Samuel, an 89 year old widower with uncontrolled heart failure, described his struggle to maintain his independence:
“I wouldn’t say it was my symptoms it’s just err well it is tiredness umm the effort that has to be put into it to actually carry it out even a simple thing and ummm you could very easily I feel let yourself go.”
Patients with long-term conditions frequently experience episodes of decline, from which they struggle to reach their previous level of function. Like Samuel, they describe the battle of maintaining independence and not ‘letting themselves go’. Nurses involved in their care must strive, alongside the broader multidisciplinary team, to support patients to make tough decisions about their individual compromises between striving for their previous level of function and activity, and accepting help or making adaptions. By embracing enablement approaches to care provision, nurses can empower patients to maintain independence with ADLs and help them to actively identify where support is needed.
Individual choice is critical and palliative nurses have an important role to play in supporting patients to actively express their choices, preferences and goals around which all palliative care interventions should be based. There is increasing evidence demonstrating the importance of ‘patient activation’ – the knowledge, skills and confidence a person has in managing their own health and healthcare(1) – to improve ability of individuals to make health-related decisions. Consequently, palliative care multidisciplinary teams must cultivate the skills to promote patient activation and develop an evidence base of how approaches such as motivational interviewing, integral to health coaching, and self-management can be adapted to the palliative phase of advanced illness. These represent core elements of Rehabilitative Palliative Care.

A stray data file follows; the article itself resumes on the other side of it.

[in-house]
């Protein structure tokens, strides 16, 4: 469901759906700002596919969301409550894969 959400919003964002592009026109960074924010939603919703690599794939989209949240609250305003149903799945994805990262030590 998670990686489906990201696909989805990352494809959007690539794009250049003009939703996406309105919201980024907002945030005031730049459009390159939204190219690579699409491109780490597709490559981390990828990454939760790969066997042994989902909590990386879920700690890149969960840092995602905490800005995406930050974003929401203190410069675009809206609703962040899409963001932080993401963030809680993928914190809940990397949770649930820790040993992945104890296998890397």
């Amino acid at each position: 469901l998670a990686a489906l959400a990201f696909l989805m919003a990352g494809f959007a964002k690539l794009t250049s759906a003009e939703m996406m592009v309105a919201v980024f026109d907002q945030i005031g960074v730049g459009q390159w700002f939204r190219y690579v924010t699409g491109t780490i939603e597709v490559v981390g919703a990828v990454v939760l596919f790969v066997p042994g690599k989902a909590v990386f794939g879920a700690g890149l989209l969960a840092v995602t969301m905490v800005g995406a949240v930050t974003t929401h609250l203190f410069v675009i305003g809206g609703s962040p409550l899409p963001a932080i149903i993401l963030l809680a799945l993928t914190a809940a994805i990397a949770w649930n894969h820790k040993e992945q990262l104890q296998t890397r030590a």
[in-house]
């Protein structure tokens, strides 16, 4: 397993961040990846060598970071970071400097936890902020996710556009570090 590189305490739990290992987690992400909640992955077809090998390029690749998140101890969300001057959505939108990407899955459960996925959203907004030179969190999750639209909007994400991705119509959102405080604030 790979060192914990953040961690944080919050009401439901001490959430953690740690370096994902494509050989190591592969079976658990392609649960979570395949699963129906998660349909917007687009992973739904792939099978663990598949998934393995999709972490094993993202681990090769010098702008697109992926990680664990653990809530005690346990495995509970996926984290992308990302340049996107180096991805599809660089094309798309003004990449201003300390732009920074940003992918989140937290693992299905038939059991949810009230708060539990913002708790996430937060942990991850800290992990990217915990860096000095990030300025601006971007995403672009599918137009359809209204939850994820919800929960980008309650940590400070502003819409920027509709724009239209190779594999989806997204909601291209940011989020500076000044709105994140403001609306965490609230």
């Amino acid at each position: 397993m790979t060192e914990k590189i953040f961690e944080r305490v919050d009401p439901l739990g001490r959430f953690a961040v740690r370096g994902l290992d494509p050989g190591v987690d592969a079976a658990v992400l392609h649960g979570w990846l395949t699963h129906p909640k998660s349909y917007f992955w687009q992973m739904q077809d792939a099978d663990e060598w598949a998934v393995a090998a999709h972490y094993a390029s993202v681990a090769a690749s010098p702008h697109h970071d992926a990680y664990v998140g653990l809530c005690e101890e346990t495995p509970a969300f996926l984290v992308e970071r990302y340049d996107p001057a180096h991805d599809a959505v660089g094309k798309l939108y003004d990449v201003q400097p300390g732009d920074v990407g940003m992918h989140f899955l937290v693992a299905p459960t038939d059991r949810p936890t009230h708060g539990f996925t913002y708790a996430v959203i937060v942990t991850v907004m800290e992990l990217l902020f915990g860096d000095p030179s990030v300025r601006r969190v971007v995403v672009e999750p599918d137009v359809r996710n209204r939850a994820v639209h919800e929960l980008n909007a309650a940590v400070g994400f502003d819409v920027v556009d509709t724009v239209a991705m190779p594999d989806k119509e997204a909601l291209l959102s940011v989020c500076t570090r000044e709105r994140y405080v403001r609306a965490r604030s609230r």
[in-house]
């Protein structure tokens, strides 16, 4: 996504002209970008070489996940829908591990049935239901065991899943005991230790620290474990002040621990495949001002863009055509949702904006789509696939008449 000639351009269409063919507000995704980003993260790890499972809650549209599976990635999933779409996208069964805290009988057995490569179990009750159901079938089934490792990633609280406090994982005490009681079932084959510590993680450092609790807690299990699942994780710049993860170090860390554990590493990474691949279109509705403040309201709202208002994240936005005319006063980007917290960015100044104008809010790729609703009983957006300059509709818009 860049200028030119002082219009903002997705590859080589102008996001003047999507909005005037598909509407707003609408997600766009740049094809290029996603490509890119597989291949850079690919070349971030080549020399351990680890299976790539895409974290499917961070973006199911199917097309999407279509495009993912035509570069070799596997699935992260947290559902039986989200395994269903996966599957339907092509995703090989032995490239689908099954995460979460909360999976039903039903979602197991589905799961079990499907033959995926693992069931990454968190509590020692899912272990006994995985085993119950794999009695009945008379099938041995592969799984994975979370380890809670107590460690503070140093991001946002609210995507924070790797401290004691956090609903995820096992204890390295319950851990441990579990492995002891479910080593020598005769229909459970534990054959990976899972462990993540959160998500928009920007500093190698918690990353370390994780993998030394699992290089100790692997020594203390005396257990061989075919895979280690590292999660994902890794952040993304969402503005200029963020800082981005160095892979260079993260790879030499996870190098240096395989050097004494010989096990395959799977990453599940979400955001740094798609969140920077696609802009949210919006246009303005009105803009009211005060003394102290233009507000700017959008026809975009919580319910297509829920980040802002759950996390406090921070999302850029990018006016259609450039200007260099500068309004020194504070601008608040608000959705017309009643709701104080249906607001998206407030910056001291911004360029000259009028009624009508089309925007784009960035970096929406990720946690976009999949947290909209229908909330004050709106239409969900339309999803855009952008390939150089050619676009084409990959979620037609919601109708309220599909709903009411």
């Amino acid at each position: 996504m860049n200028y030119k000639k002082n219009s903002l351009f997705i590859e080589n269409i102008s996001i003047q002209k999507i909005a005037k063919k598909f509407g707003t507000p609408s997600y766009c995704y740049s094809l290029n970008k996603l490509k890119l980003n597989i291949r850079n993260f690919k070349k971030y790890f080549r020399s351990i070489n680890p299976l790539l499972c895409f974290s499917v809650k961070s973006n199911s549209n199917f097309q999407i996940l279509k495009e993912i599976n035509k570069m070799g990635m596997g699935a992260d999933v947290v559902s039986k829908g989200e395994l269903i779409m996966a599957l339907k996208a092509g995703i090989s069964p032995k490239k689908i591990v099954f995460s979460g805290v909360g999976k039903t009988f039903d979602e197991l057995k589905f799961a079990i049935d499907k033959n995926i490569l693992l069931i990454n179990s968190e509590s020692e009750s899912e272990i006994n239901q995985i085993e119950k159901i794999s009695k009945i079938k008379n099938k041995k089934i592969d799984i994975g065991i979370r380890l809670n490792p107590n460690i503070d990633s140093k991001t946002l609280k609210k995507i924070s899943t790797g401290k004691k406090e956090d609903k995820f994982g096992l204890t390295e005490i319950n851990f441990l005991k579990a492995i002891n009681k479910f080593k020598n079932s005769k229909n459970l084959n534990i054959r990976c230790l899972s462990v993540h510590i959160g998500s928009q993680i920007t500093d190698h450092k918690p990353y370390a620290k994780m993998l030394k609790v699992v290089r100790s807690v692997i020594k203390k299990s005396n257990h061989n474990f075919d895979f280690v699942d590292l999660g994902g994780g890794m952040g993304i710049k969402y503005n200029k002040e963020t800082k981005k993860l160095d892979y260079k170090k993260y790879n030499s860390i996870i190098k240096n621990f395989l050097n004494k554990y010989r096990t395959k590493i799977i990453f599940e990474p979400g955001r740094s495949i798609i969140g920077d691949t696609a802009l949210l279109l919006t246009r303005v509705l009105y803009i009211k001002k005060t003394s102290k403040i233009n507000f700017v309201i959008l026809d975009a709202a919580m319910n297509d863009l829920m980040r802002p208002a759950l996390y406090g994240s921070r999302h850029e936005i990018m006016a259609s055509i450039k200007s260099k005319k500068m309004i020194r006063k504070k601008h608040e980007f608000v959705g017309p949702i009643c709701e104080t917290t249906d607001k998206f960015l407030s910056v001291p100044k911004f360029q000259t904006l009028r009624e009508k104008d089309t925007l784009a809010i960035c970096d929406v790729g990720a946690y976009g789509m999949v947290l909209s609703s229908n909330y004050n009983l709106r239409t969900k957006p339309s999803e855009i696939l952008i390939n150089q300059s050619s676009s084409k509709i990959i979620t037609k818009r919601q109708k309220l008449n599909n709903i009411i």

Nurses have an essential role to play in Rehabilitative Palliative Care. This requires a change of perception – rehabilitation cannot be restricted to an activity conducted in a gym, led by physiotherapists but instead must be an integrated component of all palliative care activity, to allow all members of the multidisciplinary team to support the ethos of living well until death.
- Hibbard J, Gilburt H. Supporting people to manage their health. Kings Fund; May 2014.